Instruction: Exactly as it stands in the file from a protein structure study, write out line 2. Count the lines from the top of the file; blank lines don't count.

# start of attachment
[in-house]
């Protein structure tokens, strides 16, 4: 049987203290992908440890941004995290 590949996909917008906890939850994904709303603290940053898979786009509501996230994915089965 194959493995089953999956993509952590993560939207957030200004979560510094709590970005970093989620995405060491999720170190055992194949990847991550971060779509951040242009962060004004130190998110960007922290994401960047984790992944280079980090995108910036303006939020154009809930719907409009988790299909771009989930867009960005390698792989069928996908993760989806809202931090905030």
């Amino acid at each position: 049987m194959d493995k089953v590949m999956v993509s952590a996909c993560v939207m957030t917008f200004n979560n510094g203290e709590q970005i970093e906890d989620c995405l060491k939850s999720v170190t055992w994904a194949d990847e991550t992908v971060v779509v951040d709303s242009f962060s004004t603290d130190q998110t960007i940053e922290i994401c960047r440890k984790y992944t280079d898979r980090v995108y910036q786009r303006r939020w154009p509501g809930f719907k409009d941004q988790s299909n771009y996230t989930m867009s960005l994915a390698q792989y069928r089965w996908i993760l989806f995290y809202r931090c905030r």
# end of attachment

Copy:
């Protein structure tokens, strides 16, 4: 049987203290992908440890941004995290 590949996909917008906890939850994904709303603290940053898979786009509501996230994915089965 194959493995089953999956993509952590993560939207957030200004979560510094709590970005970093989620995405060491999720170190055992194949990847991550971060779509951040242009962060004004130190998110960007922290994401960047984790992944280079980090995108910036303006939020154009809930719907409009988790299909771009989930867009960005390698792989069928996908993760989806809202931090905030």